March 19, 2012
Los Angeles, like many cities, grew along the banks of its water source (History of the Los Angeles River). After some time, the Los Angeles River proved to be a liability to Angelinos because of its extreme flooding. After a particularly vicious flood 1914, and another one in 1934. The Federal Congress passed the Flood Control Act, which allowed the U.S. Army Corps of Engineers curb the 52 mile river by building dams and channelizing all but 10 percent of it.
The concrete paving and straightening of the river increased the speed of the river’s flow by reducing friction between water and its channel, and by reducing the distance the water would have to travel before exiting the watershed by means of ocean. The new cement walls and bottom that lined the River ensured that the city was protected from floods but it also completely changed the river into a “concrete coffin.” (History of the Los Angeles River)
The L.A. River’s unique flora and fauna benefited the least from the development, as their habitat was completely wiped out. Before the dramatic growth and urbanization of Los Angeles, the River and its banks provided unique habitat for many plant and animal species. Flora included sycamore, alder, cottonwood and oak trees, as well as elderberry, cattail, and mugwort plants. Fauna included the now endangered yellow-billed cuckoo, steelhead trout, Pacific lamprey eel, Pacific brook lamprey eel, Santa Ana sucker, and many more species. Revitalization efforts of the river have resulted in stocking the river with non-native species for fishing, and non-native species are known to have negative effects on native ecosystems. There have also been major encroachments of non-native plant species like fennel, mustard, palm, and cocklebur. (Education…FoLAR).
The concrete paving of waterways in essence, replaces vegetative cover with impervious concrete. It lowers the capacity for absorption and infiltration of the precipitated water because de-vegetation reduces the organic matter content of the ground and replaces it with surfaces that are water cannot permeate well through, like cement (Wilson “Floods”). Vegetation is essentially a buffer between precipitation and flooding, and its deficit increases flood frequency and magnitude.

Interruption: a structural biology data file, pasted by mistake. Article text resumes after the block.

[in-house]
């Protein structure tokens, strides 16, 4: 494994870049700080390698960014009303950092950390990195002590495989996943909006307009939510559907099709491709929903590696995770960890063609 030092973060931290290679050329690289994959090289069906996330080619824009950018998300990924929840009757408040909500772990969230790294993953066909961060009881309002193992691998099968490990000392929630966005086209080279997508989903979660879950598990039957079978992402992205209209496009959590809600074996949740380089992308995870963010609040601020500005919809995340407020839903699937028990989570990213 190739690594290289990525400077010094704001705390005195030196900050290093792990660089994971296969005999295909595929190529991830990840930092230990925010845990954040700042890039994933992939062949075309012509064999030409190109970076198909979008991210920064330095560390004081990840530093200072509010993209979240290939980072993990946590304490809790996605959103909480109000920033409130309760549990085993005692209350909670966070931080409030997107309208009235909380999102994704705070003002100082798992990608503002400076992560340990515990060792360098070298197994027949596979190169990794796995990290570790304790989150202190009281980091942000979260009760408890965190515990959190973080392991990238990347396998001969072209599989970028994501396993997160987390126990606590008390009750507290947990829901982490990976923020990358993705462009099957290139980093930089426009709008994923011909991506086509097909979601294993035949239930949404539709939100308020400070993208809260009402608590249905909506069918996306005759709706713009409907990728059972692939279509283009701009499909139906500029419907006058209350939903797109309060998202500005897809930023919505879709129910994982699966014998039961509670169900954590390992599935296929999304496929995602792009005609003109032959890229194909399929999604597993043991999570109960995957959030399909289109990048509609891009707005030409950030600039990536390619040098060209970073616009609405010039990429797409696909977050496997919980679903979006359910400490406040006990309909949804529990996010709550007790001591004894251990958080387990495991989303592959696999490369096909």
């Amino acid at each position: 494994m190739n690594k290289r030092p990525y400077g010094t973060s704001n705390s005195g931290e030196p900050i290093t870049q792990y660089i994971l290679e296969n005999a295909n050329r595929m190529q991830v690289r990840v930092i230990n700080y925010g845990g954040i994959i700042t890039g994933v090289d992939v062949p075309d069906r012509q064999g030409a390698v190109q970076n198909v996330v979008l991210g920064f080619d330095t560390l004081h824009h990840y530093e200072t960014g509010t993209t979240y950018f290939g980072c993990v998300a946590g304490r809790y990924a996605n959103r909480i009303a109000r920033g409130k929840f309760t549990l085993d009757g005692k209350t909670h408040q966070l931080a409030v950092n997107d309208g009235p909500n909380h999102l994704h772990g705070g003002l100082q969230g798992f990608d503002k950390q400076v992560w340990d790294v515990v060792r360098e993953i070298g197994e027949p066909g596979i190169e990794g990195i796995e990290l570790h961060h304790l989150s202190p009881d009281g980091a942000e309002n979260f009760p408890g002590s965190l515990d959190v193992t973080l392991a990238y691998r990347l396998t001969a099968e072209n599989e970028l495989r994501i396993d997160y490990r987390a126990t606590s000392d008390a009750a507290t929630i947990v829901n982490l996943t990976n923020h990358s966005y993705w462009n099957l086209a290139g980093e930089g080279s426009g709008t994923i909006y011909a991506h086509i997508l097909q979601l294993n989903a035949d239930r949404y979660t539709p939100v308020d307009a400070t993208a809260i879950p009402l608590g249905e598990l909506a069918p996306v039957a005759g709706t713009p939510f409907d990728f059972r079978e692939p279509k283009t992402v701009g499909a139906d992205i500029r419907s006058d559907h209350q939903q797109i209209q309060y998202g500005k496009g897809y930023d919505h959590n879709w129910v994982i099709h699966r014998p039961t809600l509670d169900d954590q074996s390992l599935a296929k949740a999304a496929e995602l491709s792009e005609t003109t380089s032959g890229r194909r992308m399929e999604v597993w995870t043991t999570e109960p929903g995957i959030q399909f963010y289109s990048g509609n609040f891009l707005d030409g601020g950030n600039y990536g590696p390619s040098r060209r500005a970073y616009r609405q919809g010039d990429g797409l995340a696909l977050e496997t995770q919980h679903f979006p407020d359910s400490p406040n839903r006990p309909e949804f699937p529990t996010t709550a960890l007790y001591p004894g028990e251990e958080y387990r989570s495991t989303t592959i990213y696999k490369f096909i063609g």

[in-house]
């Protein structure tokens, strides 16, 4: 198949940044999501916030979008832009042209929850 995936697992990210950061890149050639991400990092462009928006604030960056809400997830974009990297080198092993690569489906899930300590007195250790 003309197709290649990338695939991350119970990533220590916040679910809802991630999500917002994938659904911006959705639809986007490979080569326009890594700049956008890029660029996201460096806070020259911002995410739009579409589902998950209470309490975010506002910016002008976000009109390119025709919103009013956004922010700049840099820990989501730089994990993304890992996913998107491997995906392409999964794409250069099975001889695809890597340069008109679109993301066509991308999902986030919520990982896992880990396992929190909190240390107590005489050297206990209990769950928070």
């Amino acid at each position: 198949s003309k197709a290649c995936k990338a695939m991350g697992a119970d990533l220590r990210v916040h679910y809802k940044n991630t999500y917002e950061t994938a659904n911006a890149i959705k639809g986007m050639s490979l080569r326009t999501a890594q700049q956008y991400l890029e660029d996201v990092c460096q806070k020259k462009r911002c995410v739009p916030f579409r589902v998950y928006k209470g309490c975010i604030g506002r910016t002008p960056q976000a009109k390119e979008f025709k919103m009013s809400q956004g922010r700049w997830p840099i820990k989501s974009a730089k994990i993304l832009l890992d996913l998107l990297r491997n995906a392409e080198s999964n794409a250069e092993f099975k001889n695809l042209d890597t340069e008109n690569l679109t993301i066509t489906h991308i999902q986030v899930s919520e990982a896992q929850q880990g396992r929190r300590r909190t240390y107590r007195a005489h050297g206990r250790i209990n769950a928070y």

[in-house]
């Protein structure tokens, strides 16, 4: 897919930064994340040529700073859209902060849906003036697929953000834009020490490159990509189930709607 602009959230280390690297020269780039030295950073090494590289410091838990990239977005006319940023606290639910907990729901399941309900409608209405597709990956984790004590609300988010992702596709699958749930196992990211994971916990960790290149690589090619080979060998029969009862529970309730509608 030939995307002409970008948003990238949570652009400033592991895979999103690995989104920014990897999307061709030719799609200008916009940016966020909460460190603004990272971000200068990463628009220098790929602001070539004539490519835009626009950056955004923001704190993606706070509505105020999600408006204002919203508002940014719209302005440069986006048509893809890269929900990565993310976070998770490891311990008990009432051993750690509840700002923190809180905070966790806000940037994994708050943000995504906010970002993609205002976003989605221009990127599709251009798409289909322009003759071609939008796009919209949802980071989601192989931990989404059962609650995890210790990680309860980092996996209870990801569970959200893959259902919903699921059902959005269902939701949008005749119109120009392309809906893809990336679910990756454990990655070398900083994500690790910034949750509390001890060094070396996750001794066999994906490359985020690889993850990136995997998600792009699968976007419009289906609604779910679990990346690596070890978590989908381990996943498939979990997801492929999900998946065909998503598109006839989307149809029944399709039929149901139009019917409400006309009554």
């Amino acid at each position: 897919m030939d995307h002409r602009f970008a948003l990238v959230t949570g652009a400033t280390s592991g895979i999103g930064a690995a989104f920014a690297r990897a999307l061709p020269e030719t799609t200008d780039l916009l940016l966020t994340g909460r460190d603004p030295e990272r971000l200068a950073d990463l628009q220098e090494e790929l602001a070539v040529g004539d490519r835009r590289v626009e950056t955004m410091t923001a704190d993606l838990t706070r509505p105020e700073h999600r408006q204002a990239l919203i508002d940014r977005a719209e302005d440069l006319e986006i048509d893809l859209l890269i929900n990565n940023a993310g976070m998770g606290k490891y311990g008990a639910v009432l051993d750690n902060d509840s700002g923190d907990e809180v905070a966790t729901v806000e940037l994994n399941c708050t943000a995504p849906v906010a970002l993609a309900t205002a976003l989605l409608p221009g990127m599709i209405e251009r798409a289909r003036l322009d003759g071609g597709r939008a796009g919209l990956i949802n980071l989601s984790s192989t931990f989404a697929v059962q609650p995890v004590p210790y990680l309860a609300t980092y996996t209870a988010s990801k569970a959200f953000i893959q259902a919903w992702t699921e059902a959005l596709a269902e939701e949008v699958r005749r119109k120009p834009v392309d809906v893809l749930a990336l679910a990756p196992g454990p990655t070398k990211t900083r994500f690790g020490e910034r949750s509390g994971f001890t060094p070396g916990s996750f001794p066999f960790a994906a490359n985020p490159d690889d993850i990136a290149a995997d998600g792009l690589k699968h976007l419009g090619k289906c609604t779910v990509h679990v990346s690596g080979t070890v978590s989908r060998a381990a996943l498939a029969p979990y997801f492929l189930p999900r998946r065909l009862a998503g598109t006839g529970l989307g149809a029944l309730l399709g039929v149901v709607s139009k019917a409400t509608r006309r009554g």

A solution for improvements to the L.A. River fit under the category of revitalization efforts. Various conservation groups advocate distinct methods to achieve revitalization, though the general trend is to reduce the presence of the “concrete coffin” and increase the amount of recreational space alongside the banks of the river. It would be best to advocate the restoration of riparian habitats and the cultivating of native species that were traditionally present. These native species would most likely work the best due to their natural temperature and climate, as well as have the least amount of negative effects on other native species. Many also recommend the building of compact mixed-use developments and parks alongside the banks of the river in order to create a kind of civic space. (“Guide to the Los Angeles River- Revitalization.”)
“HISTORY OF THE LOS ANGELES RIVER.” Dpw.lacounty.gov. Los Angeles Department of Public Works. Web. 15 Nov. 2011. <http://ladpw.org/wmd/watershed/LA/History.cfm>.
“Birds, Plants, Fish.” Friends of the Los Angeles River (FoLAR). (FoLAR). Web. 1 Nov. 2011. <http://folar.org/?page_id=8>.
“Guide to the Los Angeles River- Revitalization.” Http://thelariver.com. Los Angeles River Revitalization Corporation. Web. 1 Nov. 2011. <http://thelariver.com/about/>.
Sarah Beshir and Ashley Lukashevsky are undergraduates in the USC Dana and David Dornsife College of Letters, Arts and Sciences.